♥ Book Title : The Female Figure in Contemporary Historical Fiction
☯ Full Synopsis : "From The Other Boleyn Girl to Fingersmith, this collection explores the popularity of female-centred historical novels in recent years. Examining the female figure in these contemporary fictions, it looks at the ways in which authors intervene in the historical process to present these women, real and imagined. It asks how these representations are influenced by contemporary gender politics and whether they can be seen as part of a wider feminist project to recover women's history. Featuring chapters by newer scholars alongside established figures in the field such as Diana Wallace, as well as an interview with authors Susan Sellers and Alice Thompson, it engages with debates around history, literary value and the postmodern to illustrate the importance of these female figures."Article| Katherine Cooper| Statement ..."
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♥ Book Title : Writing Back Through Our Mothers
☯ Full Synopsis : "For the first time in the literary tradition, the contemporary woman's historical novel (post-1970) is surveyed from a transnational feminist perspective. Analyzing the maternal (the genre's central theme) reveals that historical fiction is a transnational feminist means for challenging historical erasures, silences, normative sexuality, political exclusion, and divisions of labor. (Series: Contributions to Transnational Feminism - Vol. 5)"Article| Tegan Zimmerman| Statement ..."
♥ Book Title : Virgin Envy
☯ Full Synopsis : "Virginity is of concern here, that is its utter messiness. At once valuable and detrimental, normative and deviant, undesirable and enviable. Virginity and its loss hold tremendous cultural significance. For many, female virginity is still a universally accepted condition, something that is somehow bound to the hymen, whereas male virginity is almost as elusive as the G-spot: we know it's there, it’s just we have a harder time finding it. Of course boys are virgins, queers are virgins, some people reclaim their virginities, and others reject virginity from the get go. So what if we agree to forget the hymen all together? Might we start to see the instability of terms like untouched, pure, or innocent? Might we question the act of sex, the very notion of relational sexuality? After all, for many people it is the sexual acts they don’t do, or don’t want to do, that carry the most abundant emotional clout. Virgin Envy is a collection of essays that look past the vestal virgins and beyond Joan of Arc. From medieval to present-day literature, the output of HBO, Bollywood, and the films of Abdellah Taïa or Derek Jarman to the virginity testing of politically active women in Tahrir Square, the writers here explore the concept of virginity in today’s world to show that ultimately virginity is a site around which our most basic beliefs about sexuality are confronted, and from which we can come to understand some of our most basic anxieties, paranoias, fears, and desires."Article| Jonathan A. Allan| Statement ..."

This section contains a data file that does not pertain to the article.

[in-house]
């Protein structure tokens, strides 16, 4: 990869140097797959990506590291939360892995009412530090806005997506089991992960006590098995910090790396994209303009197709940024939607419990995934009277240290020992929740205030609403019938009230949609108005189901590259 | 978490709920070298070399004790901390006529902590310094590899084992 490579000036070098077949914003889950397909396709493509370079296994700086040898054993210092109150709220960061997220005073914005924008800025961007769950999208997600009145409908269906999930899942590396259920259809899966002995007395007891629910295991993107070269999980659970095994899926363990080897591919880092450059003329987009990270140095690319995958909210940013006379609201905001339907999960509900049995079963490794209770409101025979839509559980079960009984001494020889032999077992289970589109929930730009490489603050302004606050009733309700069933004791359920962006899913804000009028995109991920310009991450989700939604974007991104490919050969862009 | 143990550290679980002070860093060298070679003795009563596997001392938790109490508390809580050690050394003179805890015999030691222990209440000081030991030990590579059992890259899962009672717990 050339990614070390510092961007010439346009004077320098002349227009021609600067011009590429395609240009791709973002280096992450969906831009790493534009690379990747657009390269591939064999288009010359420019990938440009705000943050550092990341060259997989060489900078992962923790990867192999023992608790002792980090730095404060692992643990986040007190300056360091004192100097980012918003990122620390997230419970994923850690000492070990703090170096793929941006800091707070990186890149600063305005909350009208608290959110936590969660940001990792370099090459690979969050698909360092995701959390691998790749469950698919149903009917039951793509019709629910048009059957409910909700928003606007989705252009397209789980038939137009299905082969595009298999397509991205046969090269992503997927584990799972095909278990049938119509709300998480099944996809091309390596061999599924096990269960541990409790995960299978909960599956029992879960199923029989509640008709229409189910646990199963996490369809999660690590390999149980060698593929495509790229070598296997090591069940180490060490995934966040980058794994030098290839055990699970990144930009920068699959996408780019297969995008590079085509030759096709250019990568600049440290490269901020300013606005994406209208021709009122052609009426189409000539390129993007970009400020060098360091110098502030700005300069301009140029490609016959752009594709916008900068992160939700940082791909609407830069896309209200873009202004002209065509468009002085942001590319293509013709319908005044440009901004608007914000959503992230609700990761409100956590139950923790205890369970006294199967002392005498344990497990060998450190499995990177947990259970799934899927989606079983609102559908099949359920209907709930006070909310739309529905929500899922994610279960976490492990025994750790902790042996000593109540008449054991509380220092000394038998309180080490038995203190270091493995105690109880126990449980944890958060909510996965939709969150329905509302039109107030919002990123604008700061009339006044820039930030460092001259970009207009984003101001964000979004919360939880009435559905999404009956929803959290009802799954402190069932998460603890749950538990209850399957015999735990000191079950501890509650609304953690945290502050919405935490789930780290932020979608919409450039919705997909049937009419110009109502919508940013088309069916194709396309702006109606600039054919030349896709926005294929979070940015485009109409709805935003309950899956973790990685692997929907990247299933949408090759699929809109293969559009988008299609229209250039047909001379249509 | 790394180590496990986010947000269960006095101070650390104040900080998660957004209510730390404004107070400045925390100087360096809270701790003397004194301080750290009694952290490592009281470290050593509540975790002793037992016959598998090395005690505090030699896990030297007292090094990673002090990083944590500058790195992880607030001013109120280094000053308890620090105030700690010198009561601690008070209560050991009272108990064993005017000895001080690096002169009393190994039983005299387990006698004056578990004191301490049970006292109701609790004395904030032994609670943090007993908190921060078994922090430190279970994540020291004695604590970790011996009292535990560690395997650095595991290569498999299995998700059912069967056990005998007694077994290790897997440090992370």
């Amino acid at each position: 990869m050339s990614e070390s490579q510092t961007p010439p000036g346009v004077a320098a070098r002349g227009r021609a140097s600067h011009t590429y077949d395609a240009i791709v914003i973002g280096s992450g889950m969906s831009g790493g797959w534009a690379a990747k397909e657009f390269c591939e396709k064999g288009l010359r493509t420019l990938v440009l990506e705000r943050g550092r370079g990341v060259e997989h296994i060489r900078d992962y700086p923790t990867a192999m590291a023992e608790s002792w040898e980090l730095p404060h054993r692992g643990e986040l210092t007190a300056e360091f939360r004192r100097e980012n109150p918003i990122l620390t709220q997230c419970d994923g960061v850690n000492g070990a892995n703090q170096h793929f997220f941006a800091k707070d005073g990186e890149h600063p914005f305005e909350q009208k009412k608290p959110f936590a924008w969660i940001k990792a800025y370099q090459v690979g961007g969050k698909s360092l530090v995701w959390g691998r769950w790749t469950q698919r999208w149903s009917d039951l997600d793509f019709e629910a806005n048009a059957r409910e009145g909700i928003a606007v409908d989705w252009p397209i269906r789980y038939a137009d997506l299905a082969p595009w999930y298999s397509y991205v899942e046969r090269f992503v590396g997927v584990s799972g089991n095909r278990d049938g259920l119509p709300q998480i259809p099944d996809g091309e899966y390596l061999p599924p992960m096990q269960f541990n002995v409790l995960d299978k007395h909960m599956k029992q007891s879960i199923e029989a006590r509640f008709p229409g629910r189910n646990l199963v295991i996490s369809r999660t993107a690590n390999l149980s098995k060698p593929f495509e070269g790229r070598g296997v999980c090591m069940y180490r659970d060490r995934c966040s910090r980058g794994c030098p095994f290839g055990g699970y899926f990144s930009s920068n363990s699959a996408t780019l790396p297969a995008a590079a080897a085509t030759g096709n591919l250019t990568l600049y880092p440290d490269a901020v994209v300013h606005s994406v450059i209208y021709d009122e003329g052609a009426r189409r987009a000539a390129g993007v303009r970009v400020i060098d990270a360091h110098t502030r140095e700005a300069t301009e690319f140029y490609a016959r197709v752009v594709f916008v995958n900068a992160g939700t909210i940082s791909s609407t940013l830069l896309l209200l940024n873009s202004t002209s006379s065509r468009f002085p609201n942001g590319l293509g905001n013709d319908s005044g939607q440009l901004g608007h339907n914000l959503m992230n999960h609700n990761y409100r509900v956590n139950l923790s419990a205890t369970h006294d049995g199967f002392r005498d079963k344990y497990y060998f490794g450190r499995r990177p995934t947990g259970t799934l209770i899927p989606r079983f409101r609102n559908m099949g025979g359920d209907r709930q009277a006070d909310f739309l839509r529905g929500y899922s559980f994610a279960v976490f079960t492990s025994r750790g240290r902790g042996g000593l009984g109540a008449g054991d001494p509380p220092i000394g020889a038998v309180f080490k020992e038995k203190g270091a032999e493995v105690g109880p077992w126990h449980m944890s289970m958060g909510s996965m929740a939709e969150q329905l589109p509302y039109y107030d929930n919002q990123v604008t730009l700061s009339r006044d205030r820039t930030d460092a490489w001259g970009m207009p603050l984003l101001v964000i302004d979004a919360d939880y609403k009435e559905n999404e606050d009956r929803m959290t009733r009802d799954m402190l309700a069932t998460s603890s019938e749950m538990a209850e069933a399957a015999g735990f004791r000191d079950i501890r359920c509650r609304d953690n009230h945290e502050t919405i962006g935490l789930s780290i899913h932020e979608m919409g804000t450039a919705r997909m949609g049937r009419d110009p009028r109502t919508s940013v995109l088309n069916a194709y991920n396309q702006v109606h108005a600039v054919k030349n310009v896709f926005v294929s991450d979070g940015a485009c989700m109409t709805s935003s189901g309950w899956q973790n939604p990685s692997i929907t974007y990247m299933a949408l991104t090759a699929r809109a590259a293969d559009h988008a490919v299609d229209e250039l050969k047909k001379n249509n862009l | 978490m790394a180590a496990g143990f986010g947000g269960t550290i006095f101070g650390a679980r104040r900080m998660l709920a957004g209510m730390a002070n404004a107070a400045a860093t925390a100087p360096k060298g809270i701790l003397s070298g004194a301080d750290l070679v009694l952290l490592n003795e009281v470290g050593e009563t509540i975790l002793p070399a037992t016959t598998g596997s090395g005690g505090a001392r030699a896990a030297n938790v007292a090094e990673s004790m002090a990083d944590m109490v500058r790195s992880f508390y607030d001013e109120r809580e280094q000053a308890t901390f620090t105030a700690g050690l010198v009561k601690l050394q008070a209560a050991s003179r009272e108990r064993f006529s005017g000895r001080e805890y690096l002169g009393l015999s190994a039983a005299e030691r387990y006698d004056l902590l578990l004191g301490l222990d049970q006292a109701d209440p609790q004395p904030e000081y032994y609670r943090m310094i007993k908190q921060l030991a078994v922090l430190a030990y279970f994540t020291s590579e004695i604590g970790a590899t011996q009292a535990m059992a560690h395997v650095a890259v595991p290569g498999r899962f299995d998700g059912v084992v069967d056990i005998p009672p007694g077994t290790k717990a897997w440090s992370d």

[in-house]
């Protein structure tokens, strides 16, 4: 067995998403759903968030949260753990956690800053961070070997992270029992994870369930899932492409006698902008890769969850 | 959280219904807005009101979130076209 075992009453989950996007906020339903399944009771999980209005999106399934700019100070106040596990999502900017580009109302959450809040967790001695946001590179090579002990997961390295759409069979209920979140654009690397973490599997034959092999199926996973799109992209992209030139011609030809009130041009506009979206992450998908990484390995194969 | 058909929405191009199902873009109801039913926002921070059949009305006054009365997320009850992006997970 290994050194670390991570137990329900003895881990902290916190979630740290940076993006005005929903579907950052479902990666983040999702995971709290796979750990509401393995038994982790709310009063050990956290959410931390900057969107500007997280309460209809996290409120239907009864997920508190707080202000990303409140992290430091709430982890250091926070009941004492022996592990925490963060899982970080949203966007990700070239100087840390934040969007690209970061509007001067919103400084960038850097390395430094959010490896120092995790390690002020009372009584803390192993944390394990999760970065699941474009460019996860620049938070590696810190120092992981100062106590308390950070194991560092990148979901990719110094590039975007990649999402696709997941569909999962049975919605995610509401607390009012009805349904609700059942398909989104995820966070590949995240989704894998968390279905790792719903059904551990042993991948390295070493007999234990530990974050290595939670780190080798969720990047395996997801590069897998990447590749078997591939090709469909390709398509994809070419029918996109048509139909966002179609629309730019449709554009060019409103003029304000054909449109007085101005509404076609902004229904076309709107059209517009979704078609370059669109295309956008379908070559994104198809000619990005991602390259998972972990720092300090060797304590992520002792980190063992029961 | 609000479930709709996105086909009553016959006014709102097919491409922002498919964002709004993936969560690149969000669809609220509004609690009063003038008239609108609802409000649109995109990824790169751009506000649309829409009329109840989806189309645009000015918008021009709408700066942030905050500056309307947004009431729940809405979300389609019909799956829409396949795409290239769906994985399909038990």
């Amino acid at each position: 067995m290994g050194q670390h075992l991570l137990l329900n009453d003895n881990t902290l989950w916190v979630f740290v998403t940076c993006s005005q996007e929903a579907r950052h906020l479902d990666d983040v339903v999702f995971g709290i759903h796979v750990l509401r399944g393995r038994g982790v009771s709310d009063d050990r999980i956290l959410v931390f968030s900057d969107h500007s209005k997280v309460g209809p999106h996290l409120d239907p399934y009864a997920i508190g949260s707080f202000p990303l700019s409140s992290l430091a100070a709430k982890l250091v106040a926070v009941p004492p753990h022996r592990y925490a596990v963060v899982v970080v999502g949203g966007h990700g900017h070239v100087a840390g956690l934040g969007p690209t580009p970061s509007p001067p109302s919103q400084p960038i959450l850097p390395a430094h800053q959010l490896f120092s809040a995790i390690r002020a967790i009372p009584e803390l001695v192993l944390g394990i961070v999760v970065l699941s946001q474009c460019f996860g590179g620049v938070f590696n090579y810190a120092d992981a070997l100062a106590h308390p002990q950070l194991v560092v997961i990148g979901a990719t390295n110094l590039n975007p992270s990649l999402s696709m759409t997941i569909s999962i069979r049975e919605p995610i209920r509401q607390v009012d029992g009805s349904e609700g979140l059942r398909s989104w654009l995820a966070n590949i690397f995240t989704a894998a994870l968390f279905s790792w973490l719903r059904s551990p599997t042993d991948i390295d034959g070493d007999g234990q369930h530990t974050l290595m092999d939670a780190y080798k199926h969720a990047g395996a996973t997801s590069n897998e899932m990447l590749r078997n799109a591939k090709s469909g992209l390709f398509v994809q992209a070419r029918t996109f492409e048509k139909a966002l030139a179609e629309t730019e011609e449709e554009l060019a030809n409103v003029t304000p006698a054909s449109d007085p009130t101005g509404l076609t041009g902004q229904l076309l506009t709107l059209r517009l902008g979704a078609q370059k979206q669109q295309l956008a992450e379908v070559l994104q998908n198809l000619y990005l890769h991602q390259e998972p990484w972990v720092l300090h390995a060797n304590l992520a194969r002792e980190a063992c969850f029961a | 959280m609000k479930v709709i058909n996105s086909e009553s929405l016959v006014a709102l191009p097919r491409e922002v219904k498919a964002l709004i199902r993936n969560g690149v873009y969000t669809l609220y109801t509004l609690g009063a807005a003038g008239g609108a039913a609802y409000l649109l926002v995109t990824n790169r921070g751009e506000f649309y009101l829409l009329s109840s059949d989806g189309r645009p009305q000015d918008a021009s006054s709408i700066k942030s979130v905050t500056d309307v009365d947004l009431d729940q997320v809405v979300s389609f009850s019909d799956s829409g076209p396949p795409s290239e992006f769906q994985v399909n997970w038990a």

♥ Book Title : Mobility and the Hotel in Modern Literature
☯ Full Synopsis : "This book considers the complex ways in which the hotel functions to express the shifting experiences of modernity in the works of such authors as Anthony Trollope, Wilkie Collins, Arnold Bennett, H.G. Wells, and Elizabeth Bowen. The text contributes to the critical debates on nineteenth- and twentieth-century literature concerning space, movement, and mobility, arguing that the hotel reconfigures boundaries of modernist, middlebrow, and popular fiction. Drawing on a range of interdisciplinary theoretical and analytical perspectives, the book provides a critical and cultural history of the hotel in British literature, charting its changing nature and usage from the mid-nineteenth century up until the interwar period."Article| Emma Short| Statement ..."
♥ Book Title : Epistolary Encounters in Neo-Victorian Fiction
☯ Full Synopsis : "Neo-Victorian writers invoke conflicting viewpoints in diaries, letters, etc. to creatively retrace the past in fragmentary and contradictory ways. This book explores the complex desires involved in epistolary discoveries of 'hidden' Victorians, offering new insight into the creative synthesising of critical thought within the neo-Victorian novel."Article| K. Brindle| Statement ..."
♥ Book Title : National Plots